Walmart Announces Changes to Corporate Titles and Pay Structure


Walmart, the largest private-sector employer in the U.S., has announced changes to its corporate titles and pay structure for its staff roles starting in November. The company said the changes are part of a review of its compensation structures and job descriptions across the company to ensure it remains competitive and reflects the work being done today.


New Titles and Compensation for Corporate Staff

According to a Walmart spokesperson, some staff will receive new job titles although their roles, responsibilities, type of work and base pay will be unchanged. Walmart is also updating its bonus targets and stock compensation plans. The changes will affect corporate employees at Walmart and Sam’s Club, its warehouse chain.

The company said that base pay and total bonus benefits will not fall for any workers. However, about 4%, or 2,000 workers, will receive a reduction in stock-option awards as part of the change. The company said that those who are set to see a reduction in stock options will receive a one-time grant to account for the change in total compensation before their options are reset at a lower level going forward.

Reasons for the Changes

Walmart said that the changes are due to the fact that its corporate roles have become more varied over the past decade through acquisitions and new lines of business such as advertising. Kim Lupo, head of global total rewards for Walmart, told the Wall Street Journal that the changes are “good compensation hygiene” aimed at helping ensure the company is “appropriately rewarding similar levels of work.”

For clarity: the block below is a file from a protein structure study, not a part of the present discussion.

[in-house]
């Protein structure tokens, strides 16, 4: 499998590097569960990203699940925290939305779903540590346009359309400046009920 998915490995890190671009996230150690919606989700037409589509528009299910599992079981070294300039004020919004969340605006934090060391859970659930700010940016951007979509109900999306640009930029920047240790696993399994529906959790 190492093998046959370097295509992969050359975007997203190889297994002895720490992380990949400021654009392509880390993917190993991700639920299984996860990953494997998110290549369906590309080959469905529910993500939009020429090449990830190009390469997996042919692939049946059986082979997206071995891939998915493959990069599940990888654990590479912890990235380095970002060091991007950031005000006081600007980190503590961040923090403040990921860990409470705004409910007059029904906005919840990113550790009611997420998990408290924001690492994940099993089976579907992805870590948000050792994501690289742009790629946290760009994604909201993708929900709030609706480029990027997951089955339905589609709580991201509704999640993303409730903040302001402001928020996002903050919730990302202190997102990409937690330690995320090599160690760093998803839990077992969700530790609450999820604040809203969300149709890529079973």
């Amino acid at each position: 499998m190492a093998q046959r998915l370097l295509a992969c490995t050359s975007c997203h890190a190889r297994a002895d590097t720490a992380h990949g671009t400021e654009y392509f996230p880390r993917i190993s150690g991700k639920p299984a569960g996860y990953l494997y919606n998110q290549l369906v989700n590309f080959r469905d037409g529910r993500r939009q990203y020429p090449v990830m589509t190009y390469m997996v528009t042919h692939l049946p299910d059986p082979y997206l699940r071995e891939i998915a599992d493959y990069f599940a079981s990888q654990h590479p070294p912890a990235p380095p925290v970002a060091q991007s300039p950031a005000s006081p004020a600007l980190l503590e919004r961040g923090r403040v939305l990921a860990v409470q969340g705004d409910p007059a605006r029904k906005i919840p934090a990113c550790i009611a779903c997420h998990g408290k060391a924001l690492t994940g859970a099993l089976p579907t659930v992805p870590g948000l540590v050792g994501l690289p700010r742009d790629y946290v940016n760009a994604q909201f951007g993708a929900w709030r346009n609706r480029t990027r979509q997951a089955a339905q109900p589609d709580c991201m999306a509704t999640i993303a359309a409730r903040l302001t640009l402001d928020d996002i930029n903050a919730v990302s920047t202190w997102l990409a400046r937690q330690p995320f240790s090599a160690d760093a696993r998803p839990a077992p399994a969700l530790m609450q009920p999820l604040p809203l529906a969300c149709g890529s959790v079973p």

The company also said that the changes will help simplify the structure of its workforce and make it easier for employees to understand their career paths and opportunities. Walmart said that it will provide training and support to employees to help them transition to the new titles and compensation.

Other Recent Changes by Walmart

The announcement of the changes to corporate titles and pay structure comes after Walmart made other adjustments to its compensation and workforce requirements. Last week, the company announced that it would drop college degree requirements for some of the white-collar roles at its corporate headquarters in Bentonville, Arkansas. The company said that it will rewrite job descriptions for its campus jobs to factor in the skills people possess, alongside any degrees they hold.

Earlier this month, Walmart also changed the hourly starting wage structure for entry-level store workers. The change meant that store workers including cashiers, personal shoppers, stockers, self-checkout helpers and associates manning departments such as sporting goods or electronics would all receive the same hourly starting wages that are paid at the store, instead of different levels previously.

Walmart said that these changes are part of its efforts to attract and retain talent, as well as to invest in its associates and provide them with opportunities for growth and development.

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